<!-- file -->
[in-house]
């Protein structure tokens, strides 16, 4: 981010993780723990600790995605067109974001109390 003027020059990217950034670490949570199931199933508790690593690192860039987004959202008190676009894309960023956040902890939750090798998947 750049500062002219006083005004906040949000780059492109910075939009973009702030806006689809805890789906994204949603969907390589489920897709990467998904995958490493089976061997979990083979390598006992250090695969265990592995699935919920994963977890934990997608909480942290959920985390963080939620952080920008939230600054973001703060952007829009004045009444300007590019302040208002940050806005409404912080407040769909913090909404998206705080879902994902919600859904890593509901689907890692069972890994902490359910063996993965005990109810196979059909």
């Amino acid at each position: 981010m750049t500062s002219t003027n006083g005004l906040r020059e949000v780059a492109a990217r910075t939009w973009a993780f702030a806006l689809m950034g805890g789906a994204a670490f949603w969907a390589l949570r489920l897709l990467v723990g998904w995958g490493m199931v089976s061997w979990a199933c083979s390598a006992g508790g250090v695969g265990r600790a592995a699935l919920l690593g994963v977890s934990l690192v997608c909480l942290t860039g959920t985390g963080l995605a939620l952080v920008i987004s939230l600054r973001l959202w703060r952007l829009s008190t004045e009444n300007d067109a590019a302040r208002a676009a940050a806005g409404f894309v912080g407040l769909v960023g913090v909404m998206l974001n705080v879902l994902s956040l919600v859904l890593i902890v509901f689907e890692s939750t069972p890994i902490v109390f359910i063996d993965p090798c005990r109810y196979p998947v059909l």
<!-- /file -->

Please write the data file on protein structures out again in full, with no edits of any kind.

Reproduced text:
[in-house]
């Protein structure tokens, strides 16, 4: 981010993780723990600790995605067109974001109390 003027020059990217950034670490949570199931199933508790690593690192860039987004959202008190676009894309960023956040902890939750090798998947 750049500062002219006083005004906040949000780059492109910075939009973009702030806006689809805890789906994204949603969907390589489920897709990467998904995958490493089976061997979990083979390598006992250090695969265990592995699935919920994963977890934990997608909480942290959920985390963080939620952080920008939230600054973001703060952007829009004045009444300007590019302040208002940050806005409404912080407040769909913090909404998206705080879902994902919600859904890593509901689907890692069972890994902490359910063996993965005990109810196979059909």
């Amino acid at each position: 981010m750049t500062s002219t003027n006083g005004l906040r020059e949000v780059a492109a990217r910075t939009w973009a993780f702030a806006l689809m950034g805890g789906a994204a670490f949603w969907a390589l949570r489920l897709l990467v723990g998904w995958g490493m199931v089976s061997w979990a199933c083979s390598a006992g508790g250090v695969g265990r600790a592995a699935l919920l690593g994963v977890s934990l690192v997608c909480l942290t860039g959920t985390g963080l995605a939620l952080v920008i987004s939230l600054r973001l959202w703060r952007l829009s008190t004045e009444n300007d067109a590019a302040r208002a676009a940050a806005g409404f894309v912080g407040l769909v960023g913090v909404m998206l974001n705080v879902l994902s956040l919600v859904l890593i902890v509901f689907e890692s939750t069972p890994i902490v109390f359910i063996d993965p090798c005990r109810y196979p998947v059909l």